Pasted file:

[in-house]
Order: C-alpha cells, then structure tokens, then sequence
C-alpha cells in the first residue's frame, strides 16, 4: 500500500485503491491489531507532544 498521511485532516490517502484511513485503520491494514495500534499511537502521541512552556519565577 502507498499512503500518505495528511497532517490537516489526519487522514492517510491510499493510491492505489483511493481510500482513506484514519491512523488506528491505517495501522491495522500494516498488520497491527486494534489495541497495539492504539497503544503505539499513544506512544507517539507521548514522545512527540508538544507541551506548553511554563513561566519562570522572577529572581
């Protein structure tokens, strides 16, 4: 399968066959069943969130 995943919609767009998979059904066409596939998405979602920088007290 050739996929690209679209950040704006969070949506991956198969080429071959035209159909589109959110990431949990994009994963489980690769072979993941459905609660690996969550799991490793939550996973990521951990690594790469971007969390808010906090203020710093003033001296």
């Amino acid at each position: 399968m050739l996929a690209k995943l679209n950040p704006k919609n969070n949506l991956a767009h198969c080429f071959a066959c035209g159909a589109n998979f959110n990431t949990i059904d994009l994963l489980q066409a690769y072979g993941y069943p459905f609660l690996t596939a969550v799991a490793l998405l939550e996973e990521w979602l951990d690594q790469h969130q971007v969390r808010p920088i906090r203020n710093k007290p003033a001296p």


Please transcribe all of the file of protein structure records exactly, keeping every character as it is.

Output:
[in-house]
Order: C-alpha cells, then structure tokens, then sequence
C-alpha cells in the first residue's frame, strides 16, 4: 500500500485503491491489531507532544 498521511485532516490517502484511513485503520491494514495500534499511537502521541512552556519565577 502507498499512503500518505495528511497532517490537516489526519487522514492517510491510499493510491492505489483511493481510500482513506484514519491512523488506528491505517495501522491495522500494516498488520497491527486494534489495541497495539492504539497503544503505539499513544506512544507517539507521548514522545512527540508538544507541551506548553511554563513561566519562570522572577529572581
């Protein structure tokens, strides 16, 4: 399968066959069943969130 995943919609767009998979059904066409596939998405979602920088007290 050739996929690209679209950040704006969070949506991956198969080429071959035209159909589109959110990431949990994009994963489980690769072979993941459905609660690996969550799991490793939550996973990521951990690594790469971007969390808010906090203020710093003033001296």
């Amino acid at each position: 399968m050739l996929a690209k995943l679209n950040p704006k919609n969070n949506l991956a767009h198969c080429f071959a066959c035209g159909a589109n998979f959110n990431t949990i059904d994009l994963l489980q066409a690769y072979g993941y069943p459905f609660l690996t596939a969550v799991a490793l998405l939550e996973e990521w979602l951990d690594q790469h969130q971007v969390r808010p920088i906090r203020n710093k007290p003033a001296p």